Taking the time to make pasta by hand is a soothing, restorative experience, as is making sourdough bread. Combining the two, then, is a recipe for a very zen afternoon – not to mention a delicious dinner.
I’ll never forget the first time I made pasta. I was 13 or 14 and we lived in a country called Brunei on the island of Borneo. Our neighbours were from the UK and introduced me to the River Cafe cookbooks, which I pored over, cooking three-course feasts from them that I served to my parents and their friends. It was during this time that we also made pasta. Despite the humid heat (we had no air-conditioning), we set to work kneading the dough, folding and rolling, folding and rolling. Lastly we cut the pasta sheets into fettuccine and hung them over broom handles resting between two chairs. I was hooked and have made pasta on and off ever since. This is the version I now make, using a sourdough starter, which makes the pasta more digestible and gives it a slight sour flavour (it’s not overpowering, don’t worry). And if my six, four and two-year-old kids are anything to go by, it’s “better than the supermarket kind”!
Makes about 850g
- 150g sourdough starter
- 100g semolina flour (can be substituted with white or wholemeal flour)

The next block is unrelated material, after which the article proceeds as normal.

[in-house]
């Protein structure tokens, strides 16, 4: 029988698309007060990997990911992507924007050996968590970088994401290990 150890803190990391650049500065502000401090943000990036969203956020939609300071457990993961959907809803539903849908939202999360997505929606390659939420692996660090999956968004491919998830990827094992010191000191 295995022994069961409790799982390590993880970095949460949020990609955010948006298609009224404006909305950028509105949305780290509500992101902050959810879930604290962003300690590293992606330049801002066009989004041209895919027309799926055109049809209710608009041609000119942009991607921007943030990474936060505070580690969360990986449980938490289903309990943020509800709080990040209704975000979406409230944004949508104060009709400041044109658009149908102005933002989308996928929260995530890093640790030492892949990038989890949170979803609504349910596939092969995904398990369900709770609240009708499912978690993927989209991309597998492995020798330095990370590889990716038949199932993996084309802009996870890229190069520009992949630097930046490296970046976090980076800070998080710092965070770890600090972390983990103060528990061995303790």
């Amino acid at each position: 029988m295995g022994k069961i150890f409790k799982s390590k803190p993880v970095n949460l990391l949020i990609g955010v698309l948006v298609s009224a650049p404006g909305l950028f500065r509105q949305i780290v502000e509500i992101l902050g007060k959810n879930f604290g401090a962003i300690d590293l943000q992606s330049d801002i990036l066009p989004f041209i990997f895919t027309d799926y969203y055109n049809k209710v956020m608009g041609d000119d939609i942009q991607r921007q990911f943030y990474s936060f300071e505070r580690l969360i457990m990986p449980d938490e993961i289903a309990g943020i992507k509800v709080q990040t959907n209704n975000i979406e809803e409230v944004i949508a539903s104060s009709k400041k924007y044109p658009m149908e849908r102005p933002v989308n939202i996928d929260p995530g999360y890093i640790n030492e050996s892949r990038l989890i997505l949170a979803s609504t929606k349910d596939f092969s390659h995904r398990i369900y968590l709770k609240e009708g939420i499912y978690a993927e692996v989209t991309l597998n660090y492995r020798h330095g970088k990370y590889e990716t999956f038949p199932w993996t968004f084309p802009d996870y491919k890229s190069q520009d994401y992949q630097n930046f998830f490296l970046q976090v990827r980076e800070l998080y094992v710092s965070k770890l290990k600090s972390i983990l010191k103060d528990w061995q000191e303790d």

- 500g white flour
- 10g salt
- 4 eggs
Put all the ingredients into a bowl and mix until combined. Alternatively, put the flours onto a clean surface, make a well in the middle then into that add the eggs, starter and salt. Using a fork, gradually work the flours into the egg/starter mixture until it all comes together.
Once the dough comes together, flour a clean surface then knead the dough for about 10 minutes until it becomes smooth. You may need to add more flour as you go if the dough is sticking to your hands.
Put the dough into a bowl and cover, or into a plastic bag, and leave for at least six hours in the fridge. You can leave the dough for several days in the fridge before using or you can freeze it for later use.
Once left to sit, I divide the dough in two, freezing one portion. From there I cut the remaining piece into four.
Set three pieces aside, covered, and take the fourth and roll it through the first setting of a pasta maker. Fold the dough into thirds and repeat this process 10 times. Flour the dough as you go if you find it is still a little sticky.
Then, without folding, work through the settings of your pasta maker until you reach the final setting. From here you can either fold and cut the dough by hand or put it through the fettuccine setting of your pasta maker. Cook the pasta in plenty of salted boiling water until al dente before serving with your favourite sauce.
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